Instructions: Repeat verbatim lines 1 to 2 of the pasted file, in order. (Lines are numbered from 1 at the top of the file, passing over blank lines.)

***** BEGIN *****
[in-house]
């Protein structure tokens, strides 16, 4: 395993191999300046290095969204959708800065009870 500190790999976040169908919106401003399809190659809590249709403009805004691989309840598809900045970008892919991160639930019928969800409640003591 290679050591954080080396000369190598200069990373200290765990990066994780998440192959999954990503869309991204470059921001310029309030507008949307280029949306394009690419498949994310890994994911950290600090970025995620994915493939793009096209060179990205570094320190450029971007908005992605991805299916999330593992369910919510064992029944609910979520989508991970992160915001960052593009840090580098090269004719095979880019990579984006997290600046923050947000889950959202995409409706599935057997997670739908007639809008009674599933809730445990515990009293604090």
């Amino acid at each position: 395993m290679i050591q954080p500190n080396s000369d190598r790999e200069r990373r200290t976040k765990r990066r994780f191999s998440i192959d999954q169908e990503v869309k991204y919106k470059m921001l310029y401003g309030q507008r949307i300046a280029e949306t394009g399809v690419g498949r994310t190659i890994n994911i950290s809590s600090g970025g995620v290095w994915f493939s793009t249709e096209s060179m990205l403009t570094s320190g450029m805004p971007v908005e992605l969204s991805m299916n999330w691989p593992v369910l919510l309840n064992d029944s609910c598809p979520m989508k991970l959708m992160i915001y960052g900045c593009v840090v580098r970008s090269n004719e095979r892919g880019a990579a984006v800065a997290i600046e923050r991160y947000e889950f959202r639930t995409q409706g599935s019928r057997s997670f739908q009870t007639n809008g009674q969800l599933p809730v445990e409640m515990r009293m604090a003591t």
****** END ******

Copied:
[in-house]
């Protein structure tokens, strides 16, 4: 395993191999300046290095969204959708800065009870 500190790999976040169908919106401003399809190659809590249709403009805004691989309840598809900045970008892919991160639930019928969800409640003591 290679050591954080080396000369190598200069990373200290765990990066994780998440192959999954990503869309991204470059921001310029309030507008949307280029949306394009690419498949994310890994994911950290600090970025995620994915493939793009096209060179990205570094320190450029971007908005992605991805299916999330593992369910919510064992029944609910979520989508991970992160915001960052593009840090580098090269004719095979880019990579984006997290600046923050947000889950959202995409409706599935057997997670739908007639809008009674599933809730445990515990009293604090």